Verizon expects to miss Oath estimates

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Credit: Composite images istock, Verizon

Verizon Communications posted its sixth straight quarter of subscriber growth, a sign of much-needed momentum as the company embarks on one of the biggest network rollouts in decades.

The growth seems to be a validation of Verizon's steady-as-we-go strategy, which has focused on its network rather than pursuing deals like AT&T's $85 billion acquisition of Time Warner. It also brings momentum at a key time: Verizon is in the early stages of building a fifth-generation network, part of an industrywide effort to increase speeds and find new revenue sources.

But not everything is going smoothly at Verizon. The New York-based company said it probably won't meet a 2020 goal of $10 billion in revenue from its Oath division, an online media and advertising business built out of its Yahoo and AOL acquisitions.

And keeping customers loyal in a cutthroat industry may not be easy, especially as 5G service brings a wave of upheaval. Verizon's churn—a term that describes the rate of customers canceling service—climbed to 1.04 percent in the period.

While competition around service-plan prices has been fairly stable, Verizon has had to offer aggressive discounts on phones and that will probably continue, Chief Financial Officer Matt Ellis said in an interview Tuesday. But don't expect Verizon to lead a price battle at this point.

"We will be disciplined and methodical," Ellis said.

Verizon added 515,000 subscribers in the third quarter, topping the 468,000 prediction. That helped push its earnings to $1.22 a share, 3 cents above Wall Street estimates.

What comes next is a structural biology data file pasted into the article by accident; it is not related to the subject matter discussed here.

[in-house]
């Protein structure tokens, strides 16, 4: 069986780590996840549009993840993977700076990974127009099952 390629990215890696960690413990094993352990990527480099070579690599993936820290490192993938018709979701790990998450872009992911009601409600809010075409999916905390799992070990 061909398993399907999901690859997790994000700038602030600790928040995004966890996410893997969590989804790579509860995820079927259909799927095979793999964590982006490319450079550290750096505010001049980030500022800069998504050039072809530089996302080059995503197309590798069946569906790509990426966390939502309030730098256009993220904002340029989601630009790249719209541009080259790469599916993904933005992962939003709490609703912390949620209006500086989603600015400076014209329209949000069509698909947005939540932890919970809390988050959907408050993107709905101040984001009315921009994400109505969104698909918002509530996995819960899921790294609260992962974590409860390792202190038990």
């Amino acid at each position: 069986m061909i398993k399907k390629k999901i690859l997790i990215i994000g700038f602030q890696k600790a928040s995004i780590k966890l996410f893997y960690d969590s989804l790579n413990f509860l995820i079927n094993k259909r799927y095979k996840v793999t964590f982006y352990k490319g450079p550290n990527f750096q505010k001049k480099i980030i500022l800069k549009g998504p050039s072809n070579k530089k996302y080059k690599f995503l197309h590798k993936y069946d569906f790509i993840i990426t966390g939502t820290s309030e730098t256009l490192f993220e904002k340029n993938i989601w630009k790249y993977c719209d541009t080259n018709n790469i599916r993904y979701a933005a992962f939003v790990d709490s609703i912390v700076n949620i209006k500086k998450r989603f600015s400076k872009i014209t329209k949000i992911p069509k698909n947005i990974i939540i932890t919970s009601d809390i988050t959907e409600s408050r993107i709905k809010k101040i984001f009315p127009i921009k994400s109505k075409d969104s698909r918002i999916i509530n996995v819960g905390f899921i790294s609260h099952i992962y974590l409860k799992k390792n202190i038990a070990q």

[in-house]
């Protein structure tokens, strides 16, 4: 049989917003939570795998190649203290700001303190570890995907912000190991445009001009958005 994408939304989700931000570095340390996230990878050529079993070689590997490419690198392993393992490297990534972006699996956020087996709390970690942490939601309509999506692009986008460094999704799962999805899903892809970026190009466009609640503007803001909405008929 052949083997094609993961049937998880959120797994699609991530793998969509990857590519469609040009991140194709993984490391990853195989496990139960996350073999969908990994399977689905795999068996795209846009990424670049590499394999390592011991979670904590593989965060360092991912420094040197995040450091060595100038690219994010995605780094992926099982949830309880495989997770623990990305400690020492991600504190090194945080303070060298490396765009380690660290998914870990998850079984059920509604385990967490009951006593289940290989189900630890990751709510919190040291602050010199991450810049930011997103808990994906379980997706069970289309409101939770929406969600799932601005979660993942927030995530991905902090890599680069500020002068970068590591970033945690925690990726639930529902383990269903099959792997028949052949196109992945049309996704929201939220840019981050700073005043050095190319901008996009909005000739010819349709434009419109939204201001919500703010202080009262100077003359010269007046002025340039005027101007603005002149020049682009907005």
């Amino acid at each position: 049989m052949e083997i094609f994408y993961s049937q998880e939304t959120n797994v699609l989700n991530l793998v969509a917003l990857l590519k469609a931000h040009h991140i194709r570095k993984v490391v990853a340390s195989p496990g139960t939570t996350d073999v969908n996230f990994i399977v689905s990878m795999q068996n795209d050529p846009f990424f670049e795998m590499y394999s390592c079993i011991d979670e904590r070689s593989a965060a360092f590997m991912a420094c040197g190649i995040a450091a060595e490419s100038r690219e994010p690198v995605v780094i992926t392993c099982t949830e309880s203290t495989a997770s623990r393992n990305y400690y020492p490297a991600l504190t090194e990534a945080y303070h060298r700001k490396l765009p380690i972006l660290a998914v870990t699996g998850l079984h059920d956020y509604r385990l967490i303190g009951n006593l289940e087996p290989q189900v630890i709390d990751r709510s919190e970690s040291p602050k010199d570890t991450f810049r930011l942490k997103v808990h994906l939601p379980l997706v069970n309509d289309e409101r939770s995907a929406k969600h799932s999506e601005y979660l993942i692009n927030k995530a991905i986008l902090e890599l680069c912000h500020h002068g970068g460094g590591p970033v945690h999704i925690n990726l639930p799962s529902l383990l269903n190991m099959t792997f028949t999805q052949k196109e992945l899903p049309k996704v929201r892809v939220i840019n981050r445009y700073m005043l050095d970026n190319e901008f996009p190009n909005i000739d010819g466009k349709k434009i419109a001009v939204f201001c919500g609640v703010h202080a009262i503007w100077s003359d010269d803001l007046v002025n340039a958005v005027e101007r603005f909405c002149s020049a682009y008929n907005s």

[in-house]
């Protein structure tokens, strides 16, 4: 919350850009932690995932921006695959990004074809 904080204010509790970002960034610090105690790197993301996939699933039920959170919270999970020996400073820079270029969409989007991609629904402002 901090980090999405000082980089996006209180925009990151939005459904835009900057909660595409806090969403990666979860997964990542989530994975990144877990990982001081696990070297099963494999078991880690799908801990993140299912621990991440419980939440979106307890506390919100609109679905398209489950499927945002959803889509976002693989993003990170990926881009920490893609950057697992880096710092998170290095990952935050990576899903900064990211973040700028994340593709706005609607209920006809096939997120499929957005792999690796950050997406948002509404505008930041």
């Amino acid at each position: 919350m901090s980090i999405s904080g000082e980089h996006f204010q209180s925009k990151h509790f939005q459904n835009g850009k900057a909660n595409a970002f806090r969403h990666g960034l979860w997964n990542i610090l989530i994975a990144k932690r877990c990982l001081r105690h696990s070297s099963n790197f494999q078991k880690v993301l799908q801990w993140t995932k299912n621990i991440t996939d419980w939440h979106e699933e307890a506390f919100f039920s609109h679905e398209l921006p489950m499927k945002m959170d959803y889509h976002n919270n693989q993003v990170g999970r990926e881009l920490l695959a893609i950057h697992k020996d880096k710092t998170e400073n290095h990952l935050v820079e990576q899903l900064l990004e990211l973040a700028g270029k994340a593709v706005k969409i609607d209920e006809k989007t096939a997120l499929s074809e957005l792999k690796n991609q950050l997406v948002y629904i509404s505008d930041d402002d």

The maturing wireless-subscriber market and increased competition from smaller rivals like T-Mobile US have raised concerns about Verizon's ability to sustain profit and sales growth. The company is in the second year of a $10 billion cost-reduction program that includes buyout offers to as many as 44,000 managers and the shift of 2,500 jobs to contract partner Infosys Ltd.

Under Chief Executive Officer Hans Vestberg, who took the helm in August, Verizon has made the expansion of its network the key focus. Earlier this month, it became the first carrier to offer residential broadband and TV over wireless 5G technology. The service, starting at $50 a month, beams signals to home receivers and has launched in four cities.

Verizon's 5G-heavy focus is different than that of its closest peer, AT&T. Though that company also is preparing a 5G network, it's also been busy turning itself into a media conglomerate through the acquisition of Time Warner in June.

"At a time when AT&T's story is clouded by balance-sheet concerns," MoffettNathanson analyst Craig Moffett said, "Verizon's story is blissfully simple."

—Bloomberg News

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